Half of all strokes are attributed to high blood pressure. If individuals with high blood pressure can drop the top number of their blood pressure reading by 10 points, they can reduce their risk of stroke by 25 to 30 percent. Most people need medication to lower their blood pressure, but lifestyle factors can also play a role. Don’t smoke, get regular exercise, eat a healthy diet (e.g., Mediterranean diet) and try to avoid added salt.

3. Afib is a risk factor

Individuals with atrial fibrillation (Afib) have an increased risk of stroke, so it’s important to take your medication (warfarin or other anti-coagulant) on a regular basis to help reduce your risk of stroke.

4. Prevention is key

It’s much easier to prevent a stroke than to treat one, so be proactive if you have certain risk factors. For example, if you have diabetes, take the necessary steps to control it. Make sure your cholesterol is well-managed. And keep your blood pressure under control.

5. New device to treat stroke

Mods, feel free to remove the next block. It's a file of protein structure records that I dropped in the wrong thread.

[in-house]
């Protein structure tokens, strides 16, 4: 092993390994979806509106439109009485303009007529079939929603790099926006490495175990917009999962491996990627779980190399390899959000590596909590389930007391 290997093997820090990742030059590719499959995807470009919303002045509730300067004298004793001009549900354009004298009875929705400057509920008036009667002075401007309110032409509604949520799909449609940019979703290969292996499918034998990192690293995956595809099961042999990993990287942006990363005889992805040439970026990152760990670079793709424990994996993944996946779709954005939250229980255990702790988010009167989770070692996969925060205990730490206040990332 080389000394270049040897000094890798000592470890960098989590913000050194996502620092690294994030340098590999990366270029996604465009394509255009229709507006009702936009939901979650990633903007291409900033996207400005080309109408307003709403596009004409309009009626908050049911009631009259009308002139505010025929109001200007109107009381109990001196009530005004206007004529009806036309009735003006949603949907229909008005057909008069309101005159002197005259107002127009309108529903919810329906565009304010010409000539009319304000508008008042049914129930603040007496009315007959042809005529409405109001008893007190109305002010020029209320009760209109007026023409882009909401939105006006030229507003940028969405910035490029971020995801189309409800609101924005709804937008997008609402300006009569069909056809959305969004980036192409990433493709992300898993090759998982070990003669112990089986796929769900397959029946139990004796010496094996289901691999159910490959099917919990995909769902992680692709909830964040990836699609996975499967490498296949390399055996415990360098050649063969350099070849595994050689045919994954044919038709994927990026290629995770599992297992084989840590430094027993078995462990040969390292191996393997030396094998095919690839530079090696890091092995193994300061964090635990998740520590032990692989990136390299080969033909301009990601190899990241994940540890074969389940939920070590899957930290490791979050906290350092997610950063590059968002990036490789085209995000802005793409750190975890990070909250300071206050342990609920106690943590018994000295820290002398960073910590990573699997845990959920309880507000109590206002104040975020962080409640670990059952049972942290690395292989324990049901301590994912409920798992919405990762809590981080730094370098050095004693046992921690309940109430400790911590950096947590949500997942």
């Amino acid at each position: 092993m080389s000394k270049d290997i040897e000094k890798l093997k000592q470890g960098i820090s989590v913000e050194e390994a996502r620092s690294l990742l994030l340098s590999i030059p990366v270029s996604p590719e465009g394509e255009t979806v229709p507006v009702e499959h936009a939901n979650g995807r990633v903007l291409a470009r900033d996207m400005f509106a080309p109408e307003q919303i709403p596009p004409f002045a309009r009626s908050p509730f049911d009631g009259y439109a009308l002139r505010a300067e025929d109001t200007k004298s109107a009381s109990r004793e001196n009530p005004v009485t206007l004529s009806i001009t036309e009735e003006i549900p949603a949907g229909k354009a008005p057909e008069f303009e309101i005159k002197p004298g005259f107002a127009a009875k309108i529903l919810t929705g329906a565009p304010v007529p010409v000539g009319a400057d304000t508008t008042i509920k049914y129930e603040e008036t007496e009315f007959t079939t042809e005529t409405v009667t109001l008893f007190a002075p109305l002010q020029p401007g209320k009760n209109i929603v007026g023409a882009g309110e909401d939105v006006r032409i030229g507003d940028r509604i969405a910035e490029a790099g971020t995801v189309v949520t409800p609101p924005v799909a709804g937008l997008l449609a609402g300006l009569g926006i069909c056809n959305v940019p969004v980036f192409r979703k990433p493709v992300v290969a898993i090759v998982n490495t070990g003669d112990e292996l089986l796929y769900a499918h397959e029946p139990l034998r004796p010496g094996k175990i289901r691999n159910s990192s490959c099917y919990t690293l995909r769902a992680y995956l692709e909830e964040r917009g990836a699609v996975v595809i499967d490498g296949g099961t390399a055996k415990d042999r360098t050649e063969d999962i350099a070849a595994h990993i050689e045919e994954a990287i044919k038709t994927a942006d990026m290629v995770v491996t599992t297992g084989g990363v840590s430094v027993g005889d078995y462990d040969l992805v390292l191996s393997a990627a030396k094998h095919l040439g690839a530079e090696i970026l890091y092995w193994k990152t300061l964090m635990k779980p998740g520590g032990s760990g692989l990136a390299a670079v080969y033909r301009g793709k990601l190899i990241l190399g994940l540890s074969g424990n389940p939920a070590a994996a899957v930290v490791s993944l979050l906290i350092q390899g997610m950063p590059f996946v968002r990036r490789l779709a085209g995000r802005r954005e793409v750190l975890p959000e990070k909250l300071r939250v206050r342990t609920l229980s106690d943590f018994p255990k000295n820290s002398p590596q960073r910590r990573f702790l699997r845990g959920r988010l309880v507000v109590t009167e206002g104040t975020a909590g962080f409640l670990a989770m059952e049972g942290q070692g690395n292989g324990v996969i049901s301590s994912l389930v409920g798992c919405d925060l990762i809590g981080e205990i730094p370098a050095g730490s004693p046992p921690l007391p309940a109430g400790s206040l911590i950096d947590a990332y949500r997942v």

A new type of device known as a stent retriever has shown tremendous promise in treating stroke patients. Stents, similar to the ones used to open clogged heart arteries, are being used to clear a blood clot in the brain, reducing the amount of disability after a stroke. The stent is temporarily inserted via catheter through the groin to flatten the clot and trap it, and is then removed with the clot. The stent retriever procedure is used for patients with severe strokes.

Take the next step:


Adelman_eric150x150Dr. Eric Adelman is assistant professor of neurology at the University of Michigan and co-director of the U-M Comprehensive Stroke Center. He received his medical degree from Northwestern University Feinberg School of Medicine.